What this did was give space to the growth team to have meaningful input on the process. We’ve found it to be true across all different projects that when people are involved from the ground up, rather than brought in for final touches, they’re more invested. We could’ve tried to move forward and then came to them to optimize our designs, but the results would’ve been lackluster.

The MVB documents were the basis for Ruthie’s mediation between stakeholders and they guided where compromise was possible. “You have to know where you can be flexible and where there’s wiggle room,” she explained.

One of the best examples of this strategy in action has to do with with our blog menu.

For the creatives (especially the designers), the idea of a double menu — one for the homepage and one just for the blog — was a serious faux pas. Stacked menus look bad, and if the goal was to have readers explore the blog, why put in an additional menu that would take them away from it?

For Amit and his team, navigation to our main site was non-negotiable. They argued that while reading articles is fine, the ultimate goal is for readers to learn more about Yotpo’s products and to request a demo.

Their MVB included homepage navigation. Ours didn’t strictly rule it out. So the creatives compromised with a slim bar above the blog menu that could send readers to www.yotpo.com without distracting from the main menu.

Speaking about finding the ideal compromise, Shiri said:

There were many arguments for keeping the main site menu available, such as giving visitors a chance to learn more about our products or to request a demo. While two menus at the top is not ideal UX-wise, we found a solution that worked for almost everybody.”


  • Incorporate other team’s needs from the get-go
  • Don’t start working without two minimum viable product documents: one that answers to branding needs and one that answers to product needs.
  • Stick to your must-haves, but be flexible about everything else

Creating a work plan

There are endless moving parts in a blog redesign project. No matter how organized you are, you will forget or underestimate something. So, start by taking a deep breath.

For our redesign, Ruthie created a super detailed project plan so she could have eyes on on everyone’s tasks up to launch day. The three major workflows to watch were content, design, and development. Despite the fact that dev comes at the end of a project, she kept in constant contact with our developer. At the end of the day, he had the final say on what could be created and how long it would take.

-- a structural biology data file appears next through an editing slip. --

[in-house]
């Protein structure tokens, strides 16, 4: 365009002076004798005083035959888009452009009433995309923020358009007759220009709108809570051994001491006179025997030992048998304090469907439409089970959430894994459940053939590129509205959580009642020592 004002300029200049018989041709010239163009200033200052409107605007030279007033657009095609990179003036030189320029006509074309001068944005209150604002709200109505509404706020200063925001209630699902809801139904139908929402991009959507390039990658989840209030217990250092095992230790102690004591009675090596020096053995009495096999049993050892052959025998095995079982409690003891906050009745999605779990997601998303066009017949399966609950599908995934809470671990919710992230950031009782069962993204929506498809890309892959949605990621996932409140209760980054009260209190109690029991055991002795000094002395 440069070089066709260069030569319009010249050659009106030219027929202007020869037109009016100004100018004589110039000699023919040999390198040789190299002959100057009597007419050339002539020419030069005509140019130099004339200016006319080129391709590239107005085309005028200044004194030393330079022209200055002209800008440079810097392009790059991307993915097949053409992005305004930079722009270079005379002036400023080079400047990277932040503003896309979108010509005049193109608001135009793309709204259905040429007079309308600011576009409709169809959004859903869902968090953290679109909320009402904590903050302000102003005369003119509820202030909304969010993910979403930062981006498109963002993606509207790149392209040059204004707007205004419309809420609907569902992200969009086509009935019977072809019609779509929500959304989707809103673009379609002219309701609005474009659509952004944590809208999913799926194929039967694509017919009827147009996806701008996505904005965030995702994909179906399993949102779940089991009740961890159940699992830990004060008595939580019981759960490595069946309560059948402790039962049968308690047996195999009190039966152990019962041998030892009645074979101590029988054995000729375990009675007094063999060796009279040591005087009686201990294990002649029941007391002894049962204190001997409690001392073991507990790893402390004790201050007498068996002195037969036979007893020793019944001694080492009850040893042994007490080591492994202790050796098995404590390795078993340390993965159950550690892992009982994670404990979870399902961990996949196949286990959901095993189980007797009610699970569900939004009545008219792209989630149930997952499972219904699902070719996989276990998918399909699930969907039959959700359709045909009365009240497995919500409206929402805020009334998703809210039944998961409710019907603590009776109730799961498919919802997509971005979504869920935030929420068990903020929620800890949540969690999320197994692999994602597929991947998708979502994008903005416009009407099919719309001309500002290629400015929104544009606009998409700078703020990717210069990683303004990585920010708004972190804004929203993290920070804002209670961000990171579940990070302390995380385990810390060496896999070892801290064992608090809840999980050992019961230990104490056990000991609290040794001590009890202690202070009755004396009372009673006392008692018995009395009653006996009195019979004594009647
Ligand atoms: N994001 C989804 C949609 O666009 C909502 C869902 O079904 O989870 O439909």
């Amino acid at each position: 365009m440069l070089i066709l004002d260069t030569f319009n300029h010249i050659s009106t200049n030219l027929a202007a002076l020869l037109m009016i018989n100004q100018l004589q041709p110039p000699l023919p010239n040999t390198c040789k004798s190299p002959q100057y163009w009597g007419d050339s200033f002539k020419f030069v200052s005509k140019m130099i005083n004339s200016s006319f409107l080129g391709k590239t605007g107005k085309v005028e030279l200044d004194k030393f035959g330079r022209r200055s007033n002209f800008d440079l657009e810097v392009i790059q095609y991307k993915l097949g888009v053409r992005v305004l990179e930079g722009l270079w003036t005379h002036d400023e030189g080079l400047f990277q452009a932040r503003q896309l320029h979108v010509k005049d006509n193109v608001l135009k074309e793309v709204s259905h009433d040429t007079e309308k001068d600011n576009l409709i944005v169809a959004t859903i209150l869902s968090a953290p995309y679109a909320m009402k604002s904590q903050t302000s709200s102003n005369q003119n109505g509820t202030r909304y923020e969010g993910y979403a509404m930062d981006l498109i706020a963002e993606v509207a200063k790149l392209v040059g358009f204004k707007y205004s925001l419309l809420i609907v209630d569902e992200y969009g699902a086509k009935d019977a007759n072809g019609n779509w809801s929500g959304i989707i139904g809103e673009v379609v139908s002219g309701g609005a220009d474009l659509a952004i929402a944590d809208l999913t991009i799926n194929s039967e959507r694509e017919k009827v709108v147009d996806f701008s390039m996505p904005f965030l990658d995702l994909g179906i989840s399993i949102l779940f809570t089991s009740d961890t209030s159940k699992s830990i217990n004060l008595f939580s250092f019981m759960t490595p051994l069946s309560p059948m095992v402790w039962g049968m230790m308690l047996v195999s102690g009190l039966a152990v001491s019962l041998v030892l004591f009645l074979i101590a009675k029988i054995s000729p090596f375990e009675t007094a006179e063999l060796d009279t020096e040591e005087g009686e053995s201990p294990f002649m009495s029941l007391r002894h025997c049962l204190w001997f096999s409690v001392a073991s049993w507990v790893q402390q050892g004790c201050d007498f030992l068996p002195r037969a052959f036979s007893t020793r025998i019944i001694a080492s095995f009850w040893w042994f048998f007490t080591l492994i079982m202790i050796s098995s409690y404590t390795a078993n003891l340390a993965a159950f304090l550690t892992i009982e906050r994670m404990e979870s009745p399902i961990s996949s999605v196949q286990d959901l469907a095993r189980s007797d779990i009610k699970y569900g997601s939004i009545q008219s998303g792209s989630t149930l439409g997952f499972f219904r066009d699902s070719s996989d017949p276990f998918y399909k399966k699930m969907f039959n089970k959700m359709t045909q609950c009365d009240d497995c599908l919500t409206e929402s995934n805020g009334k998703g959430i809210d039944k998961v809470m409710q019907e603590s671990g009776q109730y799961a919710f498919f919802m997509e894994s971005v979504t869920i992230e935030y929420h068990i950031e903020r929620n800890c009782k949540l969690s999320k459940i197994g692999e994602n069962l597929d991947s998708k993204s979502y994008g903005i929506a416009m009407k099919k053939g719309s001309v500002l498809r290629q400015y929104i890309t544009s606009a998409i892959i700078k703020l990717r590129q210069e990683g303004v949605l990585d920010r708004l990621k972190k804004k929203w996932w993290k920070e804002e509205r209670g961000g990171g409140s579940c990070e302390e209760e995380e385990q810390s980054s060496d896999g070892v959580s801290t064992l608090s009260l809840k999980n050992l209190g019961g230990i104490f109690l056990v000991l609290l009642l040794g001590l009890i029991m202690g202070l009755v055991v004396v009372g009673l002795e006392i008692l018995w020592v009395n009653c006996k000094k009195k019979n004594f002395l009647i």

Each stage, from inspiration and ideation to wireframes and QA were accounted for in the project plan, alongside an owner and a due date. Ruthie broke each major task down as much as possible so she could track progress accurately and update any deadlines as needed.

On the content front, the redesign afforded our team the opportunity to really clean out the blog — remove any old, unwanted posts, adjust headlines to fit the new design plans, and select menu categories that would reflect our editorial direction. Since our design studio depended on our list of blog posts that would go live and our choices for menu labels, it was crucial for content management to be handled on schedule and in tandem with design.

According to Ruthie:

When you have a project as complex as a redesign, it’s critical that the project plan goes down to the finest details of each task for each team. This way you can spot any dependencies and prevent them from holding up the whole project. When something as big a blog redesign gets stuck, it’s very hard to get it ‘unstuck’ again.”


  • Create a comprehensive, centralized project plan, rather than a separate one for each team involved
  • Break each task down to its smallest parts and give every mini-task a dedicated owner and due date
  • Keep an eye out for dependencies. If designers can’t move forward without content, stay on top of the content task to avoid a drop in momentum.

What we learned


Even with a detailed project plan in place, things can and will go wrong — or at the very least, they’ll go long. Without a doubt, the issue we ran into most was time.

Design took longer than expected, as did development, and even all the backend upkeep (swapping out photos, changing headlines, etc.). So, be sure to plan any project of this scale with serious buffers. 


Another thing we learned thanks to our design studio is how make even the most creative processes efficient. Our designers had to create more than 200 new images  — one for each article under the five categories on the new blog.

Instead of beginning to design them one by one, Shiri created a scalable system for image production. First, the content team mapped each article by category and priority. Then, the designers evaluated which posts would get a brand new image and which would just get a facelift.

The next step was to create a visual theme for each as well as a sort of stylistic template per category to streamline the process of creating so many images. The templates also made it easier to design blog images going forward, since the category now automatically provides the designer with a basis from which to work.


And finally, I mentioned this up top, but there is seriously no way to overstate it: Don’t sweat the small stuff. Fight only the battles that are non-negotiable and be open to compromise on everything else — you never know what kind of new, creative ideas collaboration can lead to.